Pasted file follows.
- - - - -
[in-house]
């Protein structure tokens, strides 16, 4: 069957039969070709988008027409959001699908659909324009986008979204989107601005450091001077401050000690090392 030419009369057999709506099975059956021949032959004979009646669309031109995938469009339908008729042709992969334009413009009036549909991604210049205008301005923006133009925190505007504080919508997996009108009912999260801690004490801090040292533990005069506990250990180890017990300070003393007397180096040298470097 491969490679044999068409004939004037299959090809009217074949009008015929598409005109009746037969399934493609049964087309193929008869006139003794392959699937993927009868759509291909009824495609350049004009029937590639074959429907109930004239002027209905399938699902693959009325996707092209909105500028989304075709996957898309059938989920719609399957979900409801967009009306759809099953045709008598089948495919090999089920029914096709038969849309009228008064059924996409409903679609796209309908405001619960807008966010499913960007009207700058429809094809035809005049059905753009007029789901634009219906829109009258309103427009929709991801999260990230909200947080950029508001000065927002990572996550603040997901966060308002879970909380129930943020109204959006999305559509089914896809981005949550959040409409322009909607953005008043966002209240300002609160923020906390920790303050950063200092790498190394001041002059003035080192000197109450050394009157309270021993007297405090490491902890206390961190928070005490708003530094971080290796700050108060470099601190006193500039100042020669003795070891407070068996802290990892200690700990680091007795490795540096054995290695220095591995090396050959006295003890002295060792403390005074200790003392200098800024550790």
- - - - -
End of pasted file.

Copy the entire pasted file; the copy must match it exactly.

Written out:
[in-house]
């Protein structure tokens, strides 16, 4: 069957039969070709988008027409959001699908659909324009986008979204989107601005450091001077401050000690090392 030419009369057999709506099975059956021949032959004979009646669309031109995938469009339908008729042709992969334009413009009036549909991604210049205008301005923006133009925190505007504080919508997996009108009912999260801690004490801090040292533990005069506990250990180890017990300070003393007397180096040298470097 491969490679044999068409004939004037299959090809009217074949009008015929598409005109009746037969399934493609049964087309193929008869006139003794392959699937993927009868759509291909009824495609350049004009029937590639074959429907109930004239002027209905399938699902693959009325996707092209909105500028989304075709996957898309059938989920719609399957979900409801967009009306759809099953045709008598089948495919090999089920029914096709038969849309009228008064059924996409409903679609796209309908405001619960807008966010499913960007009207700058429809094809035809005049059905753009007029789901634009219906829109009258309103427009929709991801999260990230909200947080950029508001000065927002990572996550603040997901966060308002879970909380129930943020109204959006999305559509089914896809981005949550959040409409322009909607953005008043966002209240300002609160923020906390920790303050950063200092790498190394001041002059003035080192000197109450050394009157309270021993007297405090490491902890206390961190928070005490708003530094971080290796700050108060470099601190006193500039100042020669003795070891407070068996802290990892200690700990680091007795490795540096054995290695220095591995090396050959006295003890002295060792403390005074200790003392200098800024550790």